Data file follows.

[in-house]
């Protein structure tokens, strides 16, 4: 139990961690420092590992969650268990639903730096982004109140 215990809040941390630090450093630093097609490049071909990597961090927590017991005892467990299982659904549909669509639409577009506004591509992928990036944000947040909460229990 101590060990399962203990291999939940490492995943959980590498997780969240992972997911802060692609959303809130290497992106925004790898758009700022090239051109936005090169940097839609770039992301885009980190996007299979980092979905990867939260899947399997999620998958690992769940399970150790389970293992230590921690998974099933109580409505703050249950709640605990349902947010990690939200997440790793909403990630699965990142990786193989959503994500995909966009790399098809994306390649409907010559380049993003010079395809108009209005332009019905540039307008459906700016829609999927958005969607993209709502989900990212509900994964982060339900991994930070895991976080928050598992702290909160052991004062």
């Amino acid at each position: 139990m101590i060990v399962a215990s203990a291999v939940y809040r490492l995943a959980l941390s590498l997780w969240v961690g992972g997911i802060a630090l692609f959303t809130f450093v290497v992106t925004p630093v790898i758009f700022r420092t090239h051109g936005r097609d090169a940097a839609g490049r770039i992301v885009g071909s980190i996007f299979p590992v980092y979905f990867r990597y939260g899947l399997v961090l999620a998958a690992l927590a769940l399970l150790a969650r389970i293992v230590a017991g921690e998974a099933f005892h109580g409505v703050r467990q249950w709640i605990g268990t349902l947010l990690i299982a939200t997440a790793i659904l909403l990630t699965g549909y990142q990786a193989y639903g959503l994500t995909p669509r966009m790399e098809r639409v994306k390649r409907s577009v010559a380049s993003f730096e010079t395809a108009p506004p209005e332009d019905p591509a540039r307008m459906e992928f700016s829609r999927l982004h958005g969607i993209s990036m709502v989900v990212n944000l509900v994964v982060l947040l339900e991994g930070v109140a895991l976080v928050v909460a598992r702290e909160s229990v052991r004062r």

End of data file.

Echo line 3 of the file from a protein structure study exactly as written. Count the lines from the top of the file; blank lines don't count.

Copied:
């Amino acid at each position: 139990m101590i060990v399962a215990s203990a291999v939940y809040r490492l995943a959980l941390s590498l997780w969240v961690g992972g997911i802060a630090l692609f959303t809130f450093v290497v992106t925004p630093v790898i758009f700022r420092t090239h051109g936005r097609d090169a940097a839609g490049r770039i992301v885009g071909s980190i996007f299979p590992v980092y979905f990867r990597y939260g899947l399997v961090l999620a998958a690992l927590a769940l399970l150790a969650r389970i293992v230590a017991g921690e998974a099933f005892h109580g409505v703050r467990q249950w709640i605990g268990t349902l947010l990690i299982a939200t997440a790793i659904l909403l990630t699965g549909y990142q990786a193989y639903g959503l994500t995909p669509r966009m790399e098809r639409v994306k390649r409907s577009v010559a380049s993003f730096e010079t395809a108009p506004p209005e332009d019905p591509a540039r307008m459906e992928f700016s829609r999927l982004h958005g969607i993209s990036m709502v989900v990212n944000l509900v994964v982060l947040l339900e991994g930070v109140a895991l976080v928050v909460a598992r702290e909160s229990v052991r004062r």